In Nebraska, copperhead sightings only occur in southern Gage and Richardson Counties. However, experts have speculated that copperheads may also be found near the Missouri River bluffs, south of Platte River.

The Timber Rattlesnake

Rattlesnakes While HIking - Timber Rattlesnake

Timber rattlesnakes are the largest and most dangerous snakes in Nebraska,

©Joe McDonald/

Size: 36-60 inches long.

Locations: Forests, farms, and lowlands.

Danger: Highly Venomous and deadly without prompt medical intervention.

Behavior: An aggressive ambush hunter that gives little warning before striking.

The timber rattlesnake is the second-largest rattlesnake in the United States and has the most concentrated and deadly venom in the country. This species can be identified by its reddish-brown banded coloring and yellow-grey or black markings. These markings progress down the back and end in V-shaped crossbands at the tail.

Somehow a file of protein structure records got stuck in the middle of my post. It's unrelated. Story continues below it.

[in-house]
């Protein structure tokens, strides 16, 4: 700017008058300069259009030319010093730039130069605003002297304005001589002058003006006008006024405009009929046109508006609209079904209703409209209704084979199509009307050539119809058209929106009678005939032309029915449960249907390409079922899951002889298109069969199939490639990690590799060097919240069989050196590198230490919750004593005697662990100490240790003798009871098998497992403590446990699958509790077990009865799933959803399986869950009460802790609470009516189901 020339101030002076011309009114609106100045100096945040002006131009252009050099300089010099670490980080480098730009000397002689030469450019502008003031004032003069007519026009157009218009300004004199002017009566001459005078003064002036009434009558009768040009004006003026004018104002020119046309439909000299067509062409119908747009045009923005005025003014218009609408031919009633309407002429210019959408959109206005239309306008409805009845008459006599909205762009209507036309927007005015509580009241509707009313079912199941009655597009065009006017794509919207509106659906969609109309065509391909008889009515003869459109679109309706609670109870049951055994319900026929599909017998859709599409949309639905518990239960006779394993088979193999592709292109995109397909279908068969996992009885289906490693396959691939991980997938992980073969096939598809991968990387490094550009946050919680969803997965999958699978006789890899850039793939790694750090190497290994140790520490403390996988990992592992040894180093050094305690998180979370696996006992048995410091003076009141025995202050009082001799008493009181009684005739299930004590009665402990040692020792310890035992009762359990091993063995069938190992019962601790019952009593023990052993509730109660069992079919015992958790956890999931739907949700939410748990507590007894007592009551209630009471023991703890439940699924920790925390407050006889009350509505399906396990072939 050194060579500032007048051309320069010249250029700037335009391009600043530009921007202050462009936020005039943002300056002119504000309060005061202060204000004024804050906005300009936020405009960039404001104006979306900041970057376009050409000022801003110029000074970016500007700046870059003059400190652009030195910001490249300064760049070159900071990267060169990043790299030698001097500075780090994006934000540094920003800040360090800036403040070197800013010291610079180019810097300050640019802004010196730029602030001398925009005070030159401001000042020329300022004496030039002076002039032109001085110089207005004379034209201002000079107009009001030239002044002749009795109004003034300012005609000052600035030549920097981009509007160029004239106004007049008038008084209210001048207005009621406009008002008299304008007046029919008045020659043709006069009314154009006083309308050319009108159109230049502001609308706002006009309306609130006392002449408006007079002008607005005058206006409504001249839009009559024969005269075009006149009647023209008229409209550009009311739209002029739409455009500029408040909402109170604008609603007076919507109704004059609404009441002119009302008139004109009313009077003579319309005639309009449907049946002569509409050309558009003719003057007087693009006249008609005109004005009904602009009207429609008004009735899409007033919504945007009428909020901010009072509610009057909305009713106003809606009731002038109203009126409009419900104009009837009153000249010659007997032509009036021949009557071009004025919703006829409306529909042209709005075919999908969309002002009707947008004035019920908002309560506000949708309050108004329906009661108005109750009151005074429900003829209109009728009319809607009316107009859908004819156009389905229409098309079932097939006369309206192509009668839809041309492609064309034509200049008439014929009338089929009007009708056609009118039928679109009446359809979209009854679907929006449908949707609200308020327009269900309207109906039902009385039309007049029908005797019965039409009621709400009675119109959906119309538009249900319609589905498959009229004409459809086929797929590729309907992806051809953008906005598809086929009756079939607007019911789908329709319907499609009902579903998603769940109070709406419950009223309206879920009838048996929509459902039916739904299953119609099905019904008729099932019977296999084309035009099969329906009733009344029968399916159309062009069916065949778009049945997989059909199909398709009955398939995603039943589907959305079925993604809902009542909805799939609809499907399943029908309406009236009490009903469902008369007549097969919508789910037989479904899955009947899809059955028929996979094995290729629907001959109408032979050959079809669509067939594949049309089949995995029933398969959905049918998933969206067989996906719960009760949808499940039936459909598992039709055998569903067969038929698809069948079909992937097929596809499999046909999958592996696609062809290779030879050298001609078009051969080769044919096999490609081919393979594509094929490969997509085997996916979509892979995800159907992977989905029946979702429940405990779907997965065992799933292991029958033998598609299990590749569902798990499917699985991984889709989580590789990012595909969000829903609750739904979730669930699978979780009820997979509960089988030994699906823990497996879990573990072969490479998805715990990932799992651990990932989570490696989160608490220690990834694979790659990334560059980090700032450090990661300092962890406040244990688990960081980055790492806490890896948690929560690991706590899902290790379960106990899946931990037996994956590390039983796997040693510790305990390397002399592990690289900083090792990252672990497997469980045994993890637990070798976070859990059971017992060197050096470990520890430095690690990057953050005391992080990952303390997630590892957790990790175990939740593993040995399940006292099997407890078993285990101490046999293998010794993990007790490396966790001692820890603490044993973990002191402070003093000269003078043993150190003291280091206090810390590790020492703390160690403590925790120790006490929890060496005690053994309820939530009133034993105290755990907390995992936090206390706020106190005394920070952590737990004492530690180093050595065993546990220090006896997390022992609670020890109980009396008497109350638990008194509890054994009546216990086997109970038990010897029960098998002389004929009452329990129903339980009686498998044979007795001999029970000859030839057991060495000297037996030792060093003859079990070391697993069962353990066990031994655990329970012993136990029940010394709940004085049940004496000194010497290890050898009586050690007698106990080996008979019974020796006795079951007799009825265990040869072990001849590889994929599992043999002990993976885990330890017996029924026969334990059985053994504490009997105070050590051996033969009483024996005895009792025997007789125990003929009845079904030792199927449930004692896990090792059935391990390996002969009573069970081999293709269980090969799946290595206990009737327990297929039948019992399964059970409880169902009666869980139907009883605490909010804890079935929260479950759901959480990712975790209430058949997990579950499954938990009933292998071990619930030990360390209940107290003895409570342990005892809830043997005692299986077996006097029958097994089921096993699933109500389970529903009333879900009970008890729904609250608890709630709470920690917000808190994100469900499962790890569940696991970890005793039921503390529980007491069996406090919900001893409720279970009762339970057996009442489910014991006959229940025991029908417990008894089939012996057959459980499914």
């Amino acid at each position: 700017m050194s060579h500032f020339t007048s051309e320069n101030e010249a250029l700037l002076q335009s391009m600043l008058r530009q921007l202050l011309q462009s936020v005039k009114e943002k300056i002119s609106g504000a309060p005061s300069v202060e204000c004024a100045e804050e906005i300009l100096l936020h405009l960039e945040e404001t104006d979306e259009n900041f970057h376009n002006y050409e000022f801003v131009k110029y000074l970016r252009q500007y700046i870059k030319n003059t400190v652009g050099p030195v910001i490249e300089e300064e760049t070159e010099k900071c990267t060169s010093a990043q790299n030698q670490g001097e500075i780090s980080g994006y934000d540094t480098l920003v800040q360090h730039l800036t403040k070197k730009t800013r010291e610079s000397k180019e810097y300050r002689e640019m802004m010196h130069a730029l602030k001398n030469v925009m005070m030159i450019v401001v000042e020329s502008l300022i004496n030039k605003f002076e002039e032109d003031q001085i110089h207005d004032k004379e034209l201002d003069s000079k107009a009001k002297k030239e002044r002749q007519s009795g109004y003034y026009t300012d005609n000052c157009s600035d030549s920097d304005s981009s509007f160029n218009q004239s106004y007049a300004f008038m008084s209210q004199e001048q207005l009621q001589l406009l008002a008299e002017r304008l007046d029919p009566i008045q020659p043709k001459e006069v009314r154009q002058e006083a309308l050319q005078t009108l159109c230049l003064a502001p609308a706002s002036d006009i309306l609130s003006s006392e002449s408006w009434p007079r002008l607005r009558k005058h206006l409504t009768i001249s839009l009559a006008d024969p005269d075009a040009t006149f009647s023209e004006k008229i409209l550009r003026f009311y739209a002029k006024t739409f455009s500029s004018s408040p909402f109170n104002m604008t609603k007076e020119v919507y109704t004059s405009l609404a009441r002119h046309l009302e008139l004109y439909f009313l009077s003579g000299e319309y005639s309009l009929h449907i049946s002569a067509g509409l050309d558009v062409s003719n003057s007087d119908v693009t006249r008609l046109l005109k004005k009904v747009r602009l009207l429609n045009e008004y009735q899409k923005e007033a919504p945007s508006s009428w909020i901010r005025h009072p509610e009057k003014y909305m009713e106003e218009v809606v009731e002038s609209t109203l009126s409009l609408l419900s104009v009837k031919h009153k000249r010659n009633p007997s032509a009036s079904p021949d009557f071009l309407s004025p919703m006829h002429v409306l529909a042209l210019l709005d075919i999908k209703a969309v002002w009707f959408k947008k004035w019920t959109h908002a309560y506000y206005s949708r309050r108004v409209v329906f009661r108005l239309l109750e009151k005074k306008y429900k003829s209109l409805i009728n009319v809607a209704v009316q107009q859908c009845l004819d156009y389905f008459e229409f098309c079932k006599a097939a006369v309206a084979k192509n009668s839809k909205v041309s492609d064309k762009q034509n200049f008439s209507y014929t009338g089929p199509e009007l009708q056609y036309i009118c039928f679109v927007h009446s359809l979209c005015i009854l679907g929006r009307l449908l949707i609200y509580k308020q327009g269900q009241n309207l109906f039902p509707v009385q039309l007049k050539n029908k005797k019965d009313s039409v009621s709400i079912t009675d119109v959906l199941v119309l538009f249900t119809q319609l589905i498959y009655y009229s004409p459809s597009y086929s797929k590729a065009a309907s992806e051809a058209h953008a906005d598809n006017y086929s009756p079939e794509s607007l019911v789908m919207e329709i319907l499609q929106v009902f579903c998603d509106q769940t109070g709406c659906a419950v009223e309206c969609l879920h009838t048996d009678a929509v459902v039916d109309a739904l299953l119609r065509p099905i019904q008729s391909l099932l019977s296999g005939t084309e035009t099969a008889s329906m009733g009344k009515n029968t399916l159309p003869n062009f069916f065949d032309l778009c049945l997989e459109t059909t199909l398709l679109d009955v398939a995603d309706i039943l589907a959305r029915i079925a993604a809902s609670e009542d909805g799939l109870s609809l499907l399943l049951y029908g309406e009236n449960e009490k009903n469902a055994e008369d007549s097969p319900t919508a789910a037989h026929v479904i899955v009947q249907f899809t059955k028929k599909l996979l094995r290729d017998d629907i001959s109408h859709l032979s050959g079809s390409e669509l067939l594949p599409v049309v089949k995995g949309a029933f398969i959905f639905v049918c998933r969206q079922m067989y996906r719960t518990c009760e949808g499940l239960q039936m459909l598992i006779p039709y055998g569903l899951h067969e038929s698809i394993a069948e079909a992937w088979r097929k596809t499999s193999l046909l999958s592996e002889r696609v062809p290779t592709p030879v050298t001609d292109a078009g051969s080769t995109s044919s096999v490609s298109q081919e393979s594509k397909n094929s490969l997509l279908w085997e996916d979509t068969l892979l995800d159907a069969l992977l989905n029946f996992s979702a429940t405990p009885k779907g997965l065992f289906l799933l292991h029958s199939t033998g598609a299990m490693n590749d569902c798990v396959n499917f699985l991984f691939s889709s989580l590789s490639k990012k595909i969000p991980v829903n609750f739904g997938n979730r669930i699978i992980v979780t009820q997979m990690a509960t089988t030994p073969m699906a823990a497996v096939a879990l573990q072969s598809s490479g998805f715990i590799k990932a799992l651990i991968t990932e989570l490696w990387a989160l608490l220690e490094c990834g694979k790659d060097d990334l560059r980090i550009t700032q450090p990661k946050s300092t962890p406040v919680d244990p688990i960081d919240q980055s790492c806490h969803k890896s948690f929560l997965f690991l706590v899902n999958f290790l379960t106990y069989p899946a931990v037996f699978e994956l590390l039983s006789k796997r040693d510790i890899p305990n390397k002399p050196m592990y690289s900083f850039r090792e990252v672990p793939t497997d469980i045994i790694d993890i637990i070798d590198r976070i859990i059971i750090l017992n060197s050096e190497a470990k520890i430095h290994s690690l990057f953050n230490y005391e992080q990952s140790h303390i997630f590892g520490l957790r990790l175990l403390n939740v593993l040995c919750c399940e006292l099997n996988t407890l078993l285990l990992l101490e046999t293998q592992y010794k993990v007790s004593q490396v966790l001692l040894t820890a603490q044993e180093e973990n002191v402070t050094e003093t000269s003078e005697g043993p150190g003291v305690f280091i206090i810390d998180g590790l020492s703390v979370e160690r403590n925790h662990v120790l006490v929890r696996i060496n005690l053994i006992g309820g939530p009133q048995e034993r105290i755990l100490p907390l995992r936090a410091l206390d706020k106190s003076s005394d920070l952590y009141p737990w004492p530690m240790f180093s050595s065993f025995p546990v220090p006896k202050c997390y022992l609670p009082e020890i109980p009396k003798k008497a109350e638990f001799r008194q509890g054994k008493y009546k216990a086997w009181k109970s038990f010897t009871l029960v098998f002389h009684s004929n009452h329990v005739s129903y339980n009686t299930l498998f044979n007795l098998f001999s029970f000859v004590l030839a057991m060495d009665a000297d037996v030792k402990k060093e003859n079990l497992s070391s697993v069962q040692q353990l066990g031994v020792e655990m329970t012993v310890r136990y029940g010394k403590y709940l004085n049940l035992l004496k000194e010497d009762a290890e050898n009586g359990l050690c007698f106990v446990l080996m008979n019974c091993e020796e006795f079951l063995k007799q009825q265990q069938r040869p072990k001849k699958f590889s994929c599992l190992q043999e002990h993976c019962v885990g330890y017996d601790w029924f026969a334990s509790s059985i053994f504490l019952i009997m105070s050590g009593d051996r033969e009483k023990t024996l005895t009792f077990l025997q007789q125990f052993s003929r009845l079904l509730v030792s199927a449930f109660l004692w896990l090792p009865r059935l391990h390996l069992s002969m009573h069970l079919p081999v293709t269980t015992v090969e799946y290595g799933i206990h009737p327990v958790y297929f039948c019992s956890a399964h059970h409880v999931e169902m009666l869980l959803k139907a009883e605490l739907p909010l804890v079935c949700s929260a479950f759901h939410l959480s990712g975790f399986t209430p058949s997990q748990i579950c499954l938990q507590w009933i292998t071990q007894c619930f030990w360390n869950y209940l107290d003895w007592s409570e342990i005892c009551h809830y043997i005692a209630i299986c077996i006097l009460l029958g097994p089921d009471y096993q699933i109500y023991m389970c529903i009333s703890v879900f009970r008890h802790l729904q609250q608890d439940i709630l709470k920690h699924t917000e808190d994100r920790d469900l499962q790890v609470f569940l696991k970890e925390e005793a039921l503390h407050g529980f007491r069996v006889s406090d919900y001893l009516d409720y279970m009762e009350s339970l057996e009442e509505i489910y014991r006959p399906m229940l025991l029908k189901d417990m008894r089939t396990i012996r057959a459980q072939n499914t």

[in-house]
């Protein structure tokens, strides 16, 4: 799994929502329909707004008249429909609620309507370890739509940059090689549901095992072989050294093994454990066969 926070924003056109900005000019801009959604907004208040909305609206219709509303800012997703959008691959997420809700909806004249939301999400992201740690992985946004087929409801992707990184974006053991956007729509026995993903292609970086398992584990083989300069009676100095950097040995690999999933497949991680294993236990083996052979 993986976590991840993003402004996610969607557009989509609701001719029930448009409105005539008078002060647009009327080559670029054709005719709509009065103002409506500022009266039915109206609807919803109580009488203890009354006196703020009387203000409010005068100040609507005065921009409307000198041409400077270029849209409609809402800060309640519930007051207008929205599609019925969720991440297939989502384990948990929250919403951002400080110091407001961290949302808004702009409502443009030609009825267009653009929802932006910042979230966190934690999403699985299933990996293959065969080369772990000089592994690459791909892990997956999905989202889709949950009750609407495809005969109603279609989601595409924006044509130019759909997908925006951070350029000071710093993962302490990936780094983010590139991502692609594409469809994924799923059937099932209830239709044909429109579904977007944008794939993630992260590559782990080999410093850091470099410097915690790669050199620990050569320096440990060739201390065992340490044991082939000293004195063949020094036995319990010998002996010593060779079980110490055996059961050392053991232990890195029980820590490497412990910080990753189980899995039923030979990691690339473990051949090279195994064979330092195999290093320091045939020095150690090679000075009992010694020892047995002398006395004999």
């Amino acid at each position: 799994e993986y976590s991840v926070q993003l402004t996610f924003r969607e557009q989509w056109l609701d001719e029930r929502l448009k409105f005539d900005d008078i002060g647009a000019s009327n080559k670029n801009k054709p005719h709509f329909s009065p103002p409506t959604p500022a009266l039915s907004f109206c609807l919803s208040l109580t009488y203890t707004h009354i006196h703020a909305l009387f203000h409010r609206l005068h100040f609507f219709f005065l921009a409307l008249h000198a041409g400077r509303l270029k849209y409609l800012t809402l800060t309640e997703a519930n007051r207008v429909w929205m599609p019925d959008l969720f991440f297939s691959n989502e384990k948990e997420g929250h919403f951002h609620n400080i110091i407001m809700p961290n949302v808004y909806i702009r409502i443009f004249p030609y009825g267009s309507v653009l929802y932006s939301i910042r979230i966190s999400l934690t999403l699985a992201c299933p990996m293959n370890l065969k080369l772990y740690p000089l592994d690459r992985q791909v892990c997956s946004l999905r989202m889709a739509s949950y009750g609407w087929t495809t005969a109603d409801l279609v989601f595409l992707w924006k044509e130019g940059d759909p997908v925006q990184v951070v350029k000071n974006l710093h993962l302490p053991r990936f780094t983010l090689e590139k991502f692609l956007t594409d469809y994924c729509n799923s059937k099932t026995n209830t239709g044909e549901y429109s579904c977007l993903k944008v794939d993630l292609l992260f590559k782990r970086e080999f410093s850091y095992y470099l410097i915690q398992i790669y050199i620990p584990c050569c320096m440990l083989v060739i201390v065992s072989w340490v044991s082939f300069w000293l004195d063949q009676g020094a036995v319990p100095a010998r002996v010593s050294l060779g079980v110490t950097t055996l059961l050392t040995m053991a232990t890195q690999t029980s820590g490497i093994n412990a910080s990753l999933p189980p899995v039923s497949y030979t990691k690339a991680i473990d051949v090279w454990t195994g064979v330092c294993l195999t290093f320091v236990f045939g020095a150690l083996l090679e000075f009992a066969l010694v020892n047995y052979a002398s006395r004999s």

This species is only found in the extreme southeastern corner of Nebraska and is classified as threatened by the state. Unlike other species of rattlesnake, experts recommend running away from this snake immediately. The timber rattler is known for aggression and little warning prior to striking!

How To Know If A Snake Is Venomous Or Not

When encountering a snake, the priority should always be retreating a safe distance away. The safest course of action is to assume any snake is a venomous snake!